In his parting shot, the President assumed a tone of optimism as he rallied Ugandans to work their way out of poverty.
"To all Ugandans, stop excuses. It is possible to get out of poverty. The people in the cattle corridor had got out of poverty through the dairy industry guided by the NRM. They are now sliding back because of the residual culture backwardness. We are also fighting that. We can all get out of poverty."
Meanwhile, after his speech, Museveni handed over dummy cheques of funds from the Uganda Women Entrepreneurship Programme, which is a revolving fund, to the districts that had applied for the money.
To be eligible for this round, these districts managed to recover the money they had previously received from the fund.
- Kiruhura (sh138.1m)
- Kamwenge district local government (sh121.3m)
- Kasese district (sh307.6m)
- Lwengo district local government (sh110.7m)
- Kasese municipality (sh111.6m)
- Ibanda municipality (sh73m)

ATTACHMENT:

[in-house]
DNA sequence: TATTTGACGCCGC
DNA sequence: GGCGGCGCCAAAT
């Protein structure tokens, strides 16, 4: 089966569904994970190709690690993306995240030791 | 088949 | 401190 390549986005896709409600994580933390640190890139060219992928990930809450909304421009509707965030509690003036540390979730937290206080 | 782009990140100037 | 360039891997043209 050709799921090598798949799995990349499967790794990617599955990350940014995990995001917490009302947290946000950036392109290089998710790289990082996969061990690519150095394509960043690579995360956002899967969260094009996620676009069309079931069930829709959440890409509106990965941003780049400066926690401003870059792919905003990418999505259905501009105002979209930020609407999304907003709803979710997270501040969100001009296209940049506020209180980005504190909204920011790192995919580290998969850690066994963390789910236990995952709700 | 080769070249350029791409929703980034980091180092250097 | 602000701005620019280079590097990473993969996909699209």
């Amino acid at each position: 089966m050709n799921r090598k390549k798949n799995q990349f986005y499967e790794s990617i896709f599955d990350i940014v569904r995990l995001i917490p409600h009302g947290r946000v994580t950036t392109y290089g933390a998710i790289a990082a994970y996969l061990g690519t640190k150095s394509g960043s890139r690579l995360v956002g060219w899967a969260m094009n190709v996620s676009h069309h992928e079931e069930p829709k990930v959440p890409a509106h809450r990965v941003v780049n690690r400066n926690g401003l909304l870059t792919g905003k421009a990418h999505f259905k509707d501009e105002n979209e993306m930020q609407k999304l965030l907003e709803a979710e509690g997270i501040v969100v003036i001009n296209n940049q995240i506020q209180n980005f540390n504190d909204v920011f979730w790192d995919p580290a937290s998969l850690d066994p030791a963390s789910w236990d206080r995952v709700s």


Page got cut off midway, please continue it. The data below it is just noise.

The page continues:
- Kazo district local government (sh86.5m)
- Bushenyi district local government (sh123.1m)
- Ibanda district local government (sh181.6m)
- Mbarara district local government (sh158.4m).
The President also handed over land titles to beneficiaries present at the venue.
State lands minister Persis Namuganza said they had intended to hand over 1,481 land titles and asked those who did not make it to the event to receive theirs at the lands ministry zonal office in Mbarara city.
Sixty-three people received medals on the day: Order of the Nile, Order of the Crested Crane, Nalubaale, National Independence and Honorary Police.
Source: New Vision